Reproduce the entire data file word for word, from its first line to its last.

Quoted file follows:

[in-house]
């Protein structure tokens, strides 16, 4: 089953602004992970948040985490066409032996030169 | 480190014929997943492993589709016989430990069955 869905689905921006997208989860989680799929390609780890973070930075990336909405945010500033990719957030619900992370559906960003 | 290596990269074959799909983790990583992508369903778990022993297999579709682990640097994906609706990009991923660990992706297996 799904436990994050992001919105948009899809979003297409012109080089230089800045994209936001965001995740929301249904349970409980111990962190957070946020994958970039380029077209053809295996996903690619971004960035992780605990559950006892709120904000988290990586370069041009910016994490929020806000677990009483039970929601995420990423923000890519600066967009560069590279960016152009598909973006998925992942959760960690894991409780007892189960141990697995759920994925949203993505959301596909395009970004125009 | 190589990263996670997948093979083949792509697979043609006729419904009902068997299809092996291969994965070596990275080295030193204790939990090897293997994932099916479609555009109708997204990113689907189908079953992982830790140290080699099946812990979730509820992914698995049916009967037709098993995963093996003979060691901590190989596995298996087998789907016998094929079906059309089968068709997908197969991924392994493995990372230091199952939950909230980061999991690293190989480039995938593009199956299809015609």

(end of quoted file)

[in-house]
């Protein structure tokens, strides 16, 4: 089953602004992970948040985490066409032996030169 | 480190014929997943492993589709016989430990069955 869905689905921006997208989860989680799929390609780890973070930075990336909405945010500033990719957030619900992370559906960003 | 290596990269074959799909983790990583992508369903778990022993297999579709682990640097994906609706990009991923660990992706297996 799904436990994050992001919105948009899809979003297409012109080089230089800045994209936001965001995740929301249904349970409980111990962190957070946020994958970039380029077209053809295996996903690619971004960035992780605990559950006892709120904000988290990586370069041009910016994490929020806000677990009483039970929601995420990423923000890519600066967009560069590279960016152009598909973006998925992942959760960690894991409780007892189960141990697995759920994925949203993505959301596909395009970004125009 | 190589990263996670997948093979083949792509697979043609006729419904009902068997299809092996291969994965070596990275080295030193204790939990090897293997994932099916479609555009109708997204990113689907189908079953992982830790140290080699099946812990979730509820992914698995049916009967037709098993995963093996003979060691901590190989596995298996087998789907016998094929079906059309089968068709997908197969991924392994493995990372230091199952939950909230980061999991690293190989480039995938593009199956299809015609």